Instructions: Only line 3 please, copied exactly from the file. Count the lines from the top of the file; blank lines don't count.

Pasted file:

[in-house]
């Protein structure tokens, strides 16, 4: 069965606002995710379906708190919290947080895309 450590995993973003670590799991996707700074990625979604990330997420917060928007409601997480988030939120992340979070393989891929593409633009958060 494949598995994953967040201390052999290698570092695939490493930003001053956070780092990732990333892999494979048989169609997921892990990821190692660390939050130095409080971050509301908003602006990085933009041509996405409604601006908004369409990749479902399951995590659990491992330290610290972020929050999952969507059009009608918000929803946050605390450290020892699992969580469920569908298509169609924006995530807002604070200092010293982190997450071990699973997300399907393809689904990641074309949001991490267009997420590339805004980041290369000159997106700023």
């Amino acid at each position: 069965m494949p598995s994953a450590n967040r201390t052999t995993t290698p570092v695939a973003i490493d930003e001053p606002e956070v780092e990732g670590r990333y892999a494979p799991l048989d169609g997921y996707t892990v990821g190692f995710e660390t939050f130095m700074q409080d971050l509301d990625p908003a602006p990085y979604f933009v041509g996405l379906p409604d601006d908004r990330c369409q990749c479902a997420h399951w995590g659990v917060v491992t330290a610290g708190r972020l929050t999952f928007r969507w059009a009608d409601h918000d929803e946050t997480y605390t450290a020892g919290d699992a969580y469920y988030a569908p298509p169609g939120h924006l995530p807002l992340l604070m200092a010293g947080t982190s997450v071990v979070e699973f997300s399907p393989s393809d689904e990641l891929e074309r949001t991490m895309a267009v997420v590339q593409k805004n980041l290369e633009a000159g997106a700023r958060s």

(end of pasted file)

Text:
């Amino acid at each position: 069965m494949p598995s994953a450590n967040r201390t052999t995993t290698p570092v695939a973003i490493d930003e001053p606002e956070v780092e990732g670590r990333y892999a494979p799991l048989d169609g997921y996707t892990v990821g190692f995710e660390t939050f130095m700074q409080d971050l509301d990625p908003a602006p990085y979604f933009v041509g996405l379906p409604d601006d908004r990330c369409q990749c479902a997420h399951w995590g659990v917060v491992t330290a610290g708190r972020l929050t999952f928007r969507w059009a009608d409601h918000d929803e946050t997480y605390t450290a020892g919290d699992a969580y469920y988030a569908p298509p169609g939120h924006l995530p807002l992340l604070m200092a010293g947080t982190s997450v071990v979070e699973f997300s399907p393989s393809d689904e990641l891929e074309r949001t991490m895309a267009v997420v590339q593409k805004n980041l290369e633009a000159g997106a700023r958060s």